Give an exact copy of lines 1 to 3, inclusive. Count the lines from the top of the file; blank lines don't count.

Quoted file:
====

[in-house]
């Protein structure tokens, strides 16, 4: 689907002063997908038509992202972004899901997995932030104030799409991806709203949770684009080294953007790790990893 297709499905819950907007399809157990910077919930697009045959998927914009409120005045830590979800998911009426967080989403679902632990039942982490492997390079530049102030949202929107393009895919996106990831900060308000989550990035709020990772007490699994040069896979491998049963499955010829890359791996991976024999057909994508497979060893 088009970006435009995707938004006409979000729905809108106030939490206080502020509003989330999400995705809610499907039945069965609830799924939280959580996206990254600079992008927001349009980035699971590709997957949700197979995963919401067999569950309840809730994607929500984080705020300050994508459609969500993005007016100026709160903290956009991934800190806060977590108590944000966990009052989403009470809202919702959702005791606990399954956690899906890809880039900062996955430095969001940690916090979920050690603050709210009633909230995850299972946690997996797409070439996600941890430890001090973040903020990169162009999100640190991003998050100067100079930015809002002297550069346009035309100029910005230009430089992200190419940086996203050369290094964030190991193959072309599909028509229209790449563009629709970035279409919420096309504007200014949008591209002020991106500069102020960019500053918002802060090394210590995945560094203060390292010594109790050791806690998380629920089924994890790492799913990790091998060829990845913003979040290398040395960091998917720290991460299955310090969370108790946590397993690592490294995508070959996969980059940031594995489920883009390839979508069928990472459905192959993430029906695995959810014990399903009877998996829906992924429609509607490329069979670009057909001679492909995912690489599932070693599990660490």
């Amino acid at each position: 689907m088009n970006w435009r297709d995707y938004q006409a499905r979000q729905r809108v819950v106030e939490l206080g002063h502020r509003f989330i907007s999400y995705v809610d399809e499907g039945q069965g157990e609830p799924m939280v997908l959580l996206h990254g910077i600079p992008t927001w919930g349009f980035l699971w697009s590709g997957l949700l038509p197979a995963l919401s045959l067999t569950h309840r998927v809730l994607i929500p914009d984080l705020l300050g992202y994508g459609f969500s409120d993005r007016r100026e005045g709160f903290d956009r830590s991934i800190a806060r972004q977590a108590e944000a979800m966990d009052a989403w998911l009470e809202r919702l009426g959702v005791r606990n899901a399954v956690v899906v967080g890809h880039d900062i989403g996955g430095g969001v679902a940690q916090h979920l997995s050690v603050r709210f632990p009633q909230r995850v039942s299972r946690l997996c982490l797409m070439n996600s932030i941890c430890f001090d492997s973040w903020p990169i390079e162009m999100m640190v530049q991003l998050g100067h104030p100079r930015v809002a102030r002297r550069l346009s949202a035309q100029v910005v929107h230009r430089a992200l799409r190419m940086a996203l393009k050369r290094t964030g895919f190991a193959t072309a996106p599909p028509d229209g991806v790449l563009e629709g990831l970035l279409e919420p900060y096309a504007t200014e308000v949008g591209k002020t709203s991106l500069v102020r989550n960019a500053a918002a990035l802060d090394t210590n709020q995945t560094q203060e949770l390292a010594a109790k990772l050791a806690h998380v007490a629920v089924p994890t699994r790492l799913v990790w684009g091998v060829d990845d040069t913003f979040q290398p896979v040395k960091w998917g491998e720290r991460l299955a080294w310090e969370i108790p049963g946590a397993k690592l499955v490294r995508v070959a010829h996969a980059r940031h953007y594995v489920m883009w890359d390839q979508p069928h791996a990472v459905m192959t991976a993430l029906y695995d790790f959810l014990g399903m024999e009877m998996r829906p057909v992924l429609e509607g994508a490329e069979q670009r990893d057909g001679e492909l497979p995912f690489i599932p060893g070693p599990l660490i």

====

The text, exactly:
[in-house]
């Protein structure tokens, strides 16, 4: 689907002063997908038509992202972004899901997995932030104030799409991806709203949770684009080294953007790790990893 297709499905819950907007399809157990910077919930697009045959998927914009409120005045830590979800998911009426967080989403679902632990039942982490492997390079530049102030949202929107393009895919996106990831900060308000989550990035709020990772007490699994040069896979491998049963499955010829890359791996991976024999057909994508497979060893 088009970006435009995707938004006409979000729905809108106030939490206080502020509003989330999400995705809610499907039945069965609830799924939280959580996206990254600079992008927001349009980035699971590709997957949700197979995963919401067999569950309840809730994607929500984080705020300050994508459609969500993005007016100026709160903290956009991934800190806060977590108590944000966990009052989403009470809202919702959702005791606990399954956690899906890809880039900062996955430095969001940690916090979920050690603050709210009633909230995850299972946690997996797409070439996600941890430890001090973040903020990169162009999100640190991003998050100067100079930015809002002297550069346009035309100029910005230009430089992200190419940086996203050369290094964030190991193959072309599909028509229209790449563009629709970035279409919420096309504007200014949008591209002020991106500069102020960019500053918002802060090394210590995945560094203060390292010594109790050791806690998380629920089924994890790492799913990790091998060829990845913003979040290398040395960091998917720290991460299955310090969370108790946590397993690592490294995508070959996969980059940031594995489920883009390839979508069928990472459905192959993430029906695995959810014990399903009877998996829906992924429609509607490329069979670009057909001679492909995912690489599932070693599990660490």
């Amino acid at each position: 689907m088009n970006w435009r297709d995707y938004q006409a499905r979000q729905r809108v819950v106030e939490l206080g002063h502020r509003f989330i907007s999400y995705v809610d399809e499907g039945q069965g157990e609830p799924m939280v997908l959580l996206h990254g910077i600079p992008t927001w919930g349009f980035l699971w697009s590709g997957l949700l038509p197979a995963l919401s045959l067999t569950h309840r998927v809730l994607i929500p914009d984080l705020l300050g992202y994508g459609f969500s409120d993005r007016r100026e005045g709160f903290d956009r830590s991934i800190a806060r972004q977590a108590e944000a979800m966990d009052a989403w998911l009470e809202r919702l009426g959702v005791r606990n899901a399954v956690v899906v967080g890809h880039d900062i989403g996955g430095g969001v679902a940690q916090h979920l997995s050690v603050r709210f632990p009633q909230r995850v039942s299972r946690l997996c982490l797409m070439n996600s932030i941890c430890f001090d492997s973040w903020p990169i390079e162009m999100m640190v530049q991003l998050g100067h104030p100079r930015v809002a102030r002297r550069l346009s949202a035309q100029v910005v929107h230009r430089a992200l799409r190419m940086a996203l393009k050369r290094t964030g895919f190991a193959t072309a996106p599909p028509d229209g991806v790449l563009e629709g990831l970035l279409e919420p900060y096309a504007t200014e308000v949008g591209k002020t709203s991106l500069v102020r989550n960019a500053a918002a990035l802060d090394t210590n709020q995945t560094q203060e949770l390292a010594a109790k990772l050791a806690h998380v007490a629920v089924p994890t699994r790492l799913v990790w684009g091998v060829d990845d040069t913003f979040q290398p896979v040395k960091w998917g491998e720290r991460l299955a080294w310090e969370i108790p049963g946590a397993k690592l499955v490294r995508v070959a010829h996969a980059r940031h953007y594995v489920m883009w890359d390839q979508p069928h791996a990472v459905m192959t991976a993430l029906y695995d790790f959810l014990g399903m024999e009877m998996r829906p057909v992924l429609e509607g994508a490329e069979q670009r990893d057909g001679e492909l497979p995912f690489i599932p060893g070693p599990l660490i």